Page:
Using a $60 daily savings in Florida taxpayer money for every day someone isn’t unfairly sentenced to prison, it’s clear how much ESAS can reduce the cost of criminal justice in the state.

In the case described above, Barlow estimates that ESAS saved Florida taxpayers more than $185,200 to keep that particular defendant in state prison for 18 months rather than 10 years.

Six years vs. probation

In another case, a young White male teenager was charged with ten felony counts of possession of child pornography, with a possible sentence ranging from 10 to 150 years in prison. He decided not to go to trial and asked for a sentencing hearing in front of the trial judge.

At the hearing, the prosecutor pressed the judge to sentence the defendant in six years in prison.

The defense attorney, a public defender, used ESAS to locate four cases in which the defendants in those cases were charged with the same crime, but with more counts filed against them. Even with more counts, the resulting sentences were substantially below what the prosecutor offered the youth in this case.

After reviewing the information generated by  ESAS and over the prosecutor’s objection, the judge determined the defendant in the case to be a “youthful defender” and imposed two years’ incarceration in a youth camp, followed by two years’ community control and two years of sex offender probation.

[Under Florida law, a  “youthful offender” is either (a) under 24 years of age and has a sentence of less than 10 years; or (b) under 19 years of age, has a sentence of more than 10 years, and is considered a vulnerable inmate.]

“That sentence was reasonable, equitable, just and proportional,” Barlow opined. “And it saved taxpayers almost $173,900 in prison costs.”

35 years vs. Seven years

In still another case, a jury found a middle-aged White woman guilty of racketeering and organized fraud, but not guilty of first-degree arson. Her possible punishment ranged from three years to 35 years in prison.

At the sentencing hearing, the prosecutor recommended the maximum 35 years. Her defense counsel, a private attorney, asked for the three-year minimum.

The judge reviewed a memorandum prepared by the defense attorney that included ESAS -generated cases, then sentenced the defendant to seven years in state prison followed by three years of probation – over the prosecutor’s vehement objection.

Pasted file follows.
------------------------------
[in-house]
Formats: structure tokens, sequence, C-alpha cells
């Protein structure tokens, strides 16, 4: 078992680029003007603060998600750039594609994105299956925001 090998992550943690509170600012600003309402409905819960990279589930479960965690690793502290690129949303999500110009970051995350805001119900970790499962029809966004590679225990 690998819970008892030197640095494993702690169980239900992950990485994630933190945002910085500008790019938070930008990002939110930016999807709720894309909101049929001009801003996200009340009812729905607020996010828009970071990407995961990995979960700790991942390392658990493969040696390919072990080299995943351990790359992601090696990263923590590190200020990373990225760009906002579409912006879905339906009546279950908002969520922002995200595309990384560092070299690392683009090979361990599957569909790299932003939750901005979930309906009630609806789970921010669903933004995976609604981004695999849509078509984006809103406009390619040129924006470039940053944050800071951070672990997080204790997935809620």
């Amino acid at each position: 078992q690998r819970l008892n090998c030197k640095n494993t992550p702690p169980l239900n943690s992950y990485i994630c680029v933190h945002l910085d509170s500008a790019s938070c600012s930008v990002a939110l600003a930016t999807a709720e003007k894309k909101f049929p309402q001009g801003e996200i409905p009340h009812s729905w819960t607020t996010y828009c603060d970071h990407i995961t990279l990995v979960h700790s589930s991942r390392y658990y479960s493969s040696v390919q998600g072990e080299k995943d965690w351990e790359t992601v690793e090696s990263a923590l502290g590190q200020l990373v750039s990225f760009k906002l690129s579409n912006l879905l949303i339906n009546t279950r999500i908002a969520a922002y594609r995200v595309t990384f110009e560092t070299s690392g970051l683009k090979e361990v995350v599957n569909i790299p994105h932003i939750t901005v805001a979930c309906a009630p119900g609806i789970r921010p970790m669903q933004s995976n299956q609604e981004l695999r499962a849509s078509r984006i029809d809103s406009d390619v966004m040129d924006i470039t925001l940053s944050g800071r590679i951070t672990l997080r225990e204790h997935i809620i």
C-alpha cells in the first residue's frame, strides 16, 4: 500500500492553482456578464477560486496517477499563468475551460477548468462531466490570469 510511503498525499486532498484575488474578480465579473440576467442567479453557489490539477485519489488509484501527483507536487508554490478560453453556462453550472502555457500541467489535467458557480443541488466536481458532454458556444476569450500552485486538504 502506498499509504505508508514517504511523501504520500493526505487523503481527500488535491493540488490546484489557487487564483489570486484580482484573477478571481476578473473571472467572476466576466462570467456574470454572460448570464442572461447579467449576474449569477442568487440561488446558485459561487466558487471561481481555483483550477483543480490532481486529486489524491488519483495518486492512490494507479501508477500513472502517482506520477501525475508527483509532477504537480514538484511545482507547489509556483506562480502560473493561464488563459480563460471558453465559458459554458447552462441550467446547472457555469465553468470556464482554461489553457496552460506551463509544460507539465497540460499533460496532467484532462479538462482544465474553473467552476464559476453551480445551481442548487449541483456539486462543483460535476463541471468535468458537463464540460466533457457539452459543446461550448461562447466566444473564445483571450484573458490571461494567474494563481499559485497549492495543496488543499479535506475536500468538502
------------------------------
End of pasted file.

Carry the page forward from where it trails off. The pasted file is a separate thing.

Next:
“This sentence was effectively 28 years less than the state unreasonably requested,” Barlow said. “Had the judge adhered to the state’s unreasonable request, it would have resulted in one of the most inequitable, disparate and disproportionate sentences in that entire judicial circuit.”

Barlow notes that ESAS revealed that the presiding judge in the case had never sentenced anyone to more than 12 years in prison for similar crimes during the judge’s entire career.

The estimated taxpayer savings in that case was almost $609,000.

Praise reports

Barlow gets emails from lawyers thanking him for developing ESAS such as this one:

My client, who had no prior record, had been charged with first degree felony Aggravated Child Abuse, which carried a maximum penalty of 30 years’ incarceration.The initial offer from the prosecutor was 10 years in prison, followed by five years of probation.

Using ESAS, I was able to find four recent cases from the same county with the same charge but lighter sentences.

Using that, along with an outstanding mitigation report prepared by my office, I was able to convince the prosecutor to come down to six years in prison, followed by seven years of probation, with credit for 225 days in Lee County Jail.

This was an excellent result that saved this young man four years of his life. The mitigation report was crucial. However, I don’t think I would have been able to achieve a forty percent reduction in the incarcerative sentence without hard data from other cases. Thanks ESAS.

Why no universal use?

“Technology can be deployed to substantially reduce disparate sentencing,” Barlow maintains.

“Sentencing judges, prosecutors, public defenders and private criminal defense attorneys have never had such a practical tool that allows one to examine how a contemplated sentence measures up to sentences that have already been imposed in the exact same or substantially similar cases.

“The question is why legislators, judges, prosecutors, public defenders and private attorneys are so slow to implement ESAS in all 20 judicial circuits?”

Next in this series:  The Road Ahead. A. Wellington Barlow and ESAS advocates push to have the system adopted statewide. For additional information and a video demonstration on how ESAS works, log on to https://technologiesforjustice.com/demo